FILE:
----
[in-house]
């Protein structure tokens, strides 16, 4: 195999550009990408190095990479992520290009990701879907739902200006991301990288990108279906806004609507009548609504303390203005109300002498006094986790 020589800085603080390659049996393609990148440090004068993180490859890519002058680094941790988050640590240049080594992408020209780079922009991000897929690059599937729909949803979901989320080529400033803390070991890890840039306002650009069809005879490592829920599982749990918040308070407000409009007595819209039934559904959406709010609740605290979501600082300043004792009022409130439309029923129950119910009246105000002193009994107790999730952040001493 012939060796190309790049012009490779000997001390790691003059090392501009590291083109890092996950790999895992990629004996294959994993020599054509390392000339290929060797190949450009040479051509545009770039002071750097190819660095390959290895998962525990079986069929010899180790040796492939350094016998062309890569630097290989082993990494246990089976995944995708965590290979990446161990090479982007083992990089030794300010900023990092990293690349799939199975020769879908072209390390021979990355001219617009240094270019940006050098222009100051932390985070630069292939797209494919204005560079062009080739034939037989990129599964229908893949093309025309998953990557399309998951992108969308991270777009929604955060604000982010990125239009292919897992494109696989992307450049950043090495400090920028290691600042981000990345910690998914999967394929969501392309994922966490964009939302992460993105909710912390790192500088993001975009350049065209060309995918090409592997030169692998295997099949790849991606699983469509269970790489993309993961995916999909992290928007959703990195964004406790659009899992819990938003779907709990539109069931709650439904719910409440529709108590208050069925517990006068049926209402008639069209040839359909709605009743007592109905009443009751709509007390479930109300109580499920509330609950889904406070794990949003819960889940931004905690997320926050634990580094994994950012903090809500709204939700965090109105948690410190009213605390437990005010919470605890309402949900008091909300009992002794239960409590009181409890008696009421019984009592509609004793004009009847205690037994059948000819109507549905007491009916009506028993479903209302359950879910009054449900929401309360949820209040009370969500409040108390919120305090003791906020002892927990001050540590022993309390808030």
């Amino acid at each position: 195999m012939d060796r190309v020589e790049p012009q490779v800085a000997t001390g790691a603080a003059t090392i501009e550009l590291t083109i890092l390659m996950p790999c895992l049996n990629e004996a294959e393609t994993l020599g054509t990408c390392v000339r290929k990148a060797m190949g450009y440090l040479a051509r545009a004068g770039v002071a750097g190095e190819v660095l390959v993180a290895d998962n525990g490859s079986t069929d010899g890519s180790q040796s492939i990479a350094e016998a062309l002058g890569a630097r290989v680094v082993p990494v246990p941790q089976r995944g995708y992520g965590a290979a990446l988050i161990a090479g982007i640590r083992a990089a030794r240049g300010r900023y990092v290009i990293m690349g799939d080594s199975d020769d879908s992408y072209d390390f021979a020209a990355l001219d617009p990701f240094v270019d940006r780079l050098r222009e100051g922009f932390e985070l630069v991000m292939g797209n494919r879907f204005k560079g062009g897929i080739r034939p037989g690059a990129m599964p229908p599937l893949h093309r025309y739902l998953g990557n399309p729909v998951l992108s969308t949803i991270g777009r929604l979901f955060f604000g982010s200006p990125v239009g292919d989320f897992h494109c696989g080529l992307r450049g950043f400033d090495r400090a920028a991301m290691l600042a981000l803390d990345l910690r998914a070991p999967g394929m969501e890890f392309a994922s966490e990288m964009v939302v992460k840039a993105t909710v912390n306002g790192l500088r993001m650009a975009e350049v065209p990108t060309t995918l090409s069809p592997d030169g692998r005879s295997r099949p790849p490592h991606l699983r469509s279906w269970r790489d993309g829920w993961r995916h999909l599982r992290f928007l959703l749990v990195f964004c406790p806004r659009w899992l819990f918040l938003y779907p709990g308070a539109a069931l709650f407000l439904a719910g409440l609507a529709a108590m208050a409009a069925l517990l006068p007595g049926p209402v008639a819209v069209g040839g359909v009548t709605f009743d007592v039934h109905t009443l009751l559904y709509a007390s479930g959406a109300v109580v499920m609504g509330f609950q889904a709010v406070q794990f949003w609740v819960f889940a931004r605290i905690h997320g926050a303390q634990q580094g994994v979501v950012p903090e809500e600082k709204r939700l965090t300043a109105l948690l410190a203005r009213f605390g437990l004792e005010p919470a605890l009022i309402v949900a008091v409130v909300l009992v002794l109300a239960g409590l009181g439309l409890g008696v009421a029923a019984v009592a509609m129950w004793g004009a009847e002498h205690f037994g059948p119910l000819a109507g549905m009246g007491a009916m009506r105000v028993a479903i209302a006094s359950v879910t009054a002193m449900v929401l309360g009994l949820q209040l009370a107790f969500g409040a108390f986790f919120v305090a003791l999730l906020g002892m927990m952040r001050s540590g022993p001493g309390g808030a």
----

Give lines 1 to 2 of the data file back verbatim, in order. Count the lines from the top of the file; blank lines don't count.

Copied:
[in-house]
């Protein structure tokens, strides 16, 4: 195999550009990408190095990479992520290009990701879907739902200006991301990288990108279906806004609507009548609504303390203005109300002498006094986790 020589800085603080390659049996393609990148440090004068993180490859890519002058680094941790988050640590240049080594992408020209780079922009991000897929690059599937729909949803979901989320080529400033803390070991890890840039306002650009069809005879490592829920599982749990918040308070407000409009007595819209039934559904959406709010609740605290979501600082300043004792009022409130439309029923129950119910009246105000002193009994107790999730952040001493 012939060796190309790049012009490779000997001390790691003059090392501009590291083109890092996950790999895992990629004996294959994993020599054509390392000339290929060797190949450009040479051509545009770039002071750097190819660095390959290895998962525990079986069929010899180790040796492939350094016998062309890569630097290989082993990494246990089976995944995708965590290979990446161990090479982007083992990089030794300010900023990092990293690349799939199975020769879908072209390390021979990355001219617009240094270019940006050098222009100051932390985070630069292939797209494919204005560079062009080739034939037989990129599964229908893949093309025309998953990557399309998951992108969308991270777009929604955060604000982010990125239009292919897992494109696989992307450049950043090495400090920028290691600042981000990345910690998914999967394929969501392309994922966490964009939302992460993105909710912390790192500088993001975009350049065209060309995918090409592997030169692998295997099949790849991606699983469509269970790489993309993961995916999909992290928007959703990195964004406790659009899992819990938003779907709990539109069931709650439904719910409440529709108590208050069925517990006068049926209402008639069209040839359909709605009743007592109905009443009751709509007390479930109300109580499920509330609950889904406070794990949003819960889940931004905690997320926050634990580094994994950012903090809500709204939700965090109105948690410190009213605390437990005010919470605890309402949900008091909300009992002794239960409590009181409890008696009421019984009592509609004793004009009847205690037994059948000819109507549905007491009916009506028993479903209302359950879910009054449900929401309360949820209040009370969500409040108390919120305090003791906020002892927990001050540590022993309390808030």